Scott Olson/Getty Images hide caption The Pan-African flag, (also called the Marcus Garvey, UNIA, Afro-American or Black Liberation flag,) was designed to represent people of the African Diaspora, and, as one scholar put it, to symbolize "black freedom, simple." Sheet music for "Every Race Has a Flag But the Coon," published in 1900.
"The fact that the black race did not have a flag was considered by Garvey, and he said this, it was a mark of the political impotence of the black race," Hill explains.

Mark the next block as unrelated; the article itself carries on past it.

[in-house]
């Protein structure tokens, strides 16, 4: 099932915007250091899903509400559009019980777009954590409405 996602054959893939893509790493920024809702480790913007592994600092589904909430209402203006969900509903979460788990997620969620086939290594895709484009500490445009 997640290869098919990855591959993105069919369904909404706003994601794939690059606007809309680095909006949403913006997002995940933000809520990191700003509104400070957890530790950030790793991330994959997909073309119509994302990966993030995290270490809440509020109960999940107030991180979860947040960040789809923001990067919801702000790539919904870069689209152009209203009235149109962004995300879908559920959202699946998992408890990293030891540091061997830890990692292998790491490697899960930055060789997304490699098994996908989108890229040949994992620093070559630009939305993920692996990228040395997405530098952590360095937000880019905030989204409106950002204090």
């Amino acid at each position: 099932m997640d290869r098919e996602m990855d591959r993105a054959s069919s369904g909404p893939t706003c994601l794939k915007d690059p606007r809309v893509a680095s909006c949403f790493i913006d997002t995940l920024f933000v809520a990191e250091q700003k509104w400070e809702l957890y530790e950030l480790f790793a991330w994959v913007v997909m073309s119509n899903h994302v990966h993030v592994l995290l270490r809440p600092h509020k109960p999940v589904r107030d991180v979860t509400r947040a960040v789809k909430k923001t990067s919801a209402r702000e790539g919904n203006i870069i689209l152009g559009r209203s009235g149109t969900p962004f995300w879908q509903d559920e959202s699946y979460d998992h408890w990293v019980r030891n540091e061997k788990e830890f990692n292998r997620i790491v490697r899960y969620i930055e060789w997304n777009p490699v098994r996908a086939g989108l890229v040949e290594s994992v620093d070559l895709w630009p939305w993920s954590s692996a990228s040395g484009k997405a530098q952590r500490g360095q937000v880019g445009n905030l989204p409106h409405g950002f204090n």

Every race has a flag but the coon." The creation of a flag, then, was a step for black people around the world to claim an identity in their own right.
Michael Hanchard, a professor of Africana Studies at the University of Pennsylvania, says that flags are important because they symbolize the union of governance, people and territory.
For black people, the flag means "that they have some way of identifying themselves in the world.